WASHINGTON – When the Council on American-Islamic Relations (CAIR), a Washington-based rights organization, launched its 2016 Muslims Vote campaign, the goal was to lead 1 million Muslim constituents to the voting booths.
A surge in Muslim electoral participation could have consequences beyond the presidential race, helping Democrats in down-ballot races and perhaps creating a more cohesive voting bloc in future presidential contests.
CAIR said it has already detected a surge in Muslim voter registration.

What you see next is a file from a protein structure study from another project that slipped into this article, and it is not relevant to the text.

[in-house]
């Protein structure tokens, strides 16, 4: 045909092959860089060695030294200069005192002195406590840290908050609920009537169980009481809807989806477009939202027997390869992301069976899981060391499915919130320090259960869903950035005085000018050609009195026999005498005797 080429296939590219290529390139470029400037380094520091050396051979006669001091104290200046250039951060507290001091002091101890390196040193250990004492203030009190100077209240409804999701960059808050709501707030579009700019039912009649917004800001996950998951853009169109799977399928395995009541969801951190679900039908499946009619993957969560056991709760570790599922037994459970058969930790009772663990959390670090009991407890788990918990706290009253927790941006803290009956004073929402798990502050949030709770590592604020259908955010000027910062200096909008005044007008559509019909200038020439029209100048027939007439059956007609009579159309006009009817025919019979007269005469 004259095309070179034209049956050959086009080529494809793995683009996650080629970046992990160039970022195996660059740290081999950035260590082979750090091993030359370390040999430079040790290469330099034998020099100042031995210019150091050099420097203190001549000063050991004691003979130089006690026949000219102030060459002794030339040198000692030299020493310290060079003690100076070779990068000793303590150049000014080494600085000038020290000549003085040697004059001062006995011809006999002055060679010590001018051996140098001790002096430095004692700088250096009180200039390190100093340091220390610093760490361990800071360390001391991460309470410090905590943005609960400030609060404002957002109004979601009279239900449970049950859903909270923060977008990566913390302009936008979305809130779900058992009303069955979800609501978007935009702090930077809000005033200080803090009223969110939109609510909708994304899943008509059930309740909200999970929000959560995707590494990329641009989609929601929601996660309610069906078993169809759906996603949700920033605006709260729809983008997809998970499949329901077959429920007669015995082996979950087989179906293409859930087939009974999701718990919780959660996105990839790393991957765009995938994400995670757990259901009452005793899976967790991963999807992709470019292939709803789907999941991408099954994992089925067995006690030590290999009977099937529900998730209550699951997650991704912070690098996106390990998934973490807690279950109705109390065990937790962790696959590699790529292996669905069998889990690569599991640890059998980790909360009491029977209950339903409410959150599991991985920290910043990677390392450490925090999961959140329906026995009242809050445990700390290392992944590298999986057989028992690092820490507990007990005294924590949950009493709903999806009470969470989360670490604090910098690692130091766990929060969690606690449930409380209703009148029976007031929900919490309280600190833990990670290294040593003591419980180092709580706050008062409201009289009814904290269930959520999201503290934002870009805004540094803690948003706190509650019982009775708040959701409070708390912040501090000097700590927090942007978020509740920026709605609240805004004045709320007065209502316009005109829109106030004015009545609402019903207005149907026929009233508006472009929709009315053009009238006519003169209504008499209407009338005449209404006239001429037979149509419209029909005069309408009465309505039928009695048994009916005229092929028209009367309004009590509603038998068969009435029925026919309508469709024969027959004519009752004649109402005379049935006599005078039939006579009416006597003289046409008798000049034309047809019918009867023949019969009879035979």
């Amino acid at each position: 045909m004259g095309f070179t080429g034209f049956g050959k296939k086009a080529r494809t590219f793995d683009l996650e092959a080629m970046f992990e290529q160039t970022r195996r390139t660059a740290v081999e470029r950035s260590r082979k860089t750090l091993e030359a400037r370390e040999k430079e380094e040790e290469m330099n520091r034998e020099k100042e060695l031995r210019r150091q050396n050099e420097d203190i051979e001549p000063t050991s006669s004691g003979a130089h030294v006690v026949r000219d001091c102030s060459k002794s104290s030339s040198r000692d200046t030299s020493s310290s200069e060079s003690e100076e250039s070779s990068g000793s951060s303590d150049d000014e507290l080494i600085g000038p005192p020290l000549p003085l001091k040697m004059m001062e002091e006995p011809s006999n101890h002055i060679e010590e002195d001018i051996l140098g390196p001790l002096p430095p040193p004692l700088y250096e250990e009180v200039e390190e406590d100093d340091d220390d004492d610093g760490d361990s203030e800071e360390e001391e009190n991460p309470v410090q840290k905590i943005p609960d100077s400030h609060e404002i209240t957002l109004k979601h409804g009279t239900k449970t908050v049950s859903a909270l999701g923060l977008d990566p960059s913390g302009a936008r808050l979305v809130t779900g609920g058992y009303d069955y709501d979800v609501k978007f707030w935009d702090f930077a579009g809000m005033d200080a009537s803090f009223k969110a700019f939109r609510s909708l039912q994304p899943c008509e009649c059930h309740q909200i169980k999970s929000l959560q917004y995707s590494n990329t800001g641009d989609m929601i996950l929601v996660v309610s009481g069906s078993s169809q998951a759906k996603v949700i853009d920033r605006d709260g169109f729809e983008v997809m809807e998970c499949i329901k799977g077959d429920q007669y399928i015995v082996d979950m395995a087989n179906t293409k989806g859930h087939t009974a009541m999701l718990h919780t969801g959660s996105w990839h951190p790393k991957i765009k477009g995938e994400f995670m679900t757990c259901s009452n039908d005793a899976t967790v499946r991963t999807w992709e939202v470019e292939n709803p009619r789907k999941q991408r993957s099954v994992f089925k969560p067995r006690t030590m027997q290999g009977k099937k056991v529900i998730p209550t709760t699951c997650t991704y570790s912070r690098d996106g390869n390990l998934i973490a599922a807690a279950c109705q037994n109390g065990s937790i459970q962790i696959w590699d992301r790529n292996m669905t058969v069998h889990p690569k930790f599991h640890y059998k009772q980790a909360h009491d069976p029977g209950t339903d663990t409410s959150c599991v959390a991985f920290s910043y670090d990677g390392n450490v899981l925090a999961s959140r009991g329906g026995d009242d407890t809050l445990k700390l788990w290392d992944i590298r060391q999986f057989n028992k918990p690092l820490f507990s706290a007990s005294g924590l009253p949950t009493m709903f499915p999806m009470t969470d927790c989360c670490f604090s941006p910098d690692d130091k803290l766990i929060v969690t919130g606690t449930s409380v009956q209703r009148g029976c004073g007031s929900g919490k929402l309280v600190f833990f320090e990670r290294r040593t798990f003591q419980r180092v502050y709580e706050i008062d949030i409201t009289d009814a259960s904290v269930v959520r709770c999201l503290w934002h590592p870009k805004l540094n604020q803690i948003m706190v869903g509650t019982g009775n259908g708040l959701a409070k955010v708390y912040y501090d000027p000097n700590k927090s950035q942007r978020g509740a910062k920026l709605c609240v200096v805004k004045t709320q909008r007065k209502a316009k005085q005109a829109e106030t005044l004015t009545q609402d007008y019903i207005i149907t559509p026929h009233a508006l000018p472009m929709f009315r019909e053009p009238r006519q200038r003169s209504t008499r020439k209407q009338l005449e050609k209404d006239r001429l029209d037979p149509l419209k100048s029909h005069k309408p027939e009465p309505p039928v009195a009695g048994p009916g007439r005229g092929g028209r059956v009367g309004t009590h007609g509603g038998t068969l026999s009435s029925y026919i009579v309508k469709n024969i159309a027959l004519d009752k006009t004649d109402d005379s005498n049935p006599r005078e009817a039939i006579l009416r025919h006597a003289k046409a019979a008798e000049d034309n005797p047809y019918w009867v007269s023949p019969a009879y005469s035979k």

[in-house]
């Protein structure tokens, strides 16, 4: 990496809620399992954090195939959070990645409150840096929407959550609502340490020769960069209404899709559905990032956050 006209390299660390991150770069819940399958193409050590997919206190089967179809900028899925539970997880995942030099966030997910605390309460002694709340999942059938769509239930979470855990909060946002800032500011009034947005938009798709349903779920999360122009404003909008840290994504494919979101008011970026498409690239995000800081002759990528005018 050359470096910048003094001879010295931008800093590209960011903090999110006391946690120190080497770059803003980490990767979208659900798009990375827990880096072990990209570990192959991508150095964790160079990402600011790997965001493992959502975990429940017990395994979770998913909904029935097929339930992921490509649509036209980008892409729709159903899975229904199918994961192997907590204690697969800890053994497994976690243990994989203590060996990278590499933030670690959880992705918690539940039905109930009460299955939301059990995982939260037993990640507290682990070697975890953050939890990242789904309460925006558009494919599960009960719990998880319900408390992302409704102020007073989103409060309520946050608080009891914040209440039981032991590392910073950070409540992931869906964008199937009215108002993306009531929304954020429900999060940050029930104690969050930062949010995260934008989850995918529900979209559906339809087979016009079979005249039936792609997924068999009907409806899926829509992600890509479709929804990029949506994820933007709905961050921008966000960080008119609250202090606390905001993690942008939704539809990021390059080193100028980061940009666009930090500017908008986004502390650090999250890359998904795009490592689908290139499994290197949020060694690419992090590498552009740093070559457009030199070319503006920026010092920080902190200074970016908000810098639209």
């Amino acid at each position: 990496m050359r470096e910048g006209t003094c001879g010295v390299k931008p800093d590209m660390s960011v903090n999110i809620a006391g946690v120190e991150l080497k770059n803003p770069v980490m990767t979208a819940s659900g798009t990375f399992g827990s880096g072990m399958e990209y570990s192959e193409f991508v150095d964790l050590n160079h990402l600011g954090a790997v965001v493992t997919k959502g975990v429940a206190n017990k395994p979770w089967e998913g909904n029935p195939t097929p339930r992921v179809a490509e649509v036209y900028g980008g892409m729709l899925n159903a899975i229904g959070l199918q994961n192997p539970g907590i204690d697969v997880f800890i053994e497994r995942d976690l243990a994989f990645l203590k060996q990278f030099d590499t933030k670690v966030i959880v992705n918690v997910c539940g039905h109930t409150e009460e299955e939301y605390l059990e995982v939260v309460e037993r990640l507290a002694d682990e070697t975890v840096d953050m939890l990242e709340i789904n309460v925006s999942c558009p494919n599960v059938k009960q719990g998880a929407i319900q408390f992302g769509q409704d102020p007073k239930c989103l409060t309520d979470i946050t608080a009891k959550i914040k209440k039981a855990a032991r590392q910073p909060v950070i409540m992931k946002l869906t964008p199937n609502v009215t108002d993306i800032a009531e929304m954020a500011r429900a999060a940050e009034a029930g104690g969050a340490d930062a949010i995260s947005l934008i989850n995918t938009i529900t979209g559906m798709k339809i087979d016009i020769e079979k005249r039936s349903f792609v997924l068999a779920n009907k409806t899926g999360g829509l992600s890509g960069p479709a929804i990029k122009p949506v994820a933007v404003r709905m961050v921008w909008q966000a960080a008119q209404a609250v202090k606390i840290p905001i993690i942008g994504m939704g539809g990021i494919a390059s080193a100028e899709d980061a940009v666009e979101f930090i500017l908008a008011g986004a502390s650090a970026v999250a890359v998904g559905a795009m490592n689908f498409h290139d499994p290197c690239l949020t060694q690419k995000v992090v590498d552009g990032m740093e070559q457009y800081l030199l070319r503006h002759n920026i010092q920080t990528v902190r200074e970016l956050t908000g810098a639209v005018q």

A June analysis of a private national database found about 824,000 voters whose names matched a list of traditionally Muslim names the group developed.
A similar list from 2012 contained about 500,000 Muslim names, the group reported.
According to the Pew Research Center, Muslims represent just 1 to 2 percent of the country’s population.
However, the majority of the 3.3 million community lives in strategic places, or swing states, like Florida, Ohio and Virginia.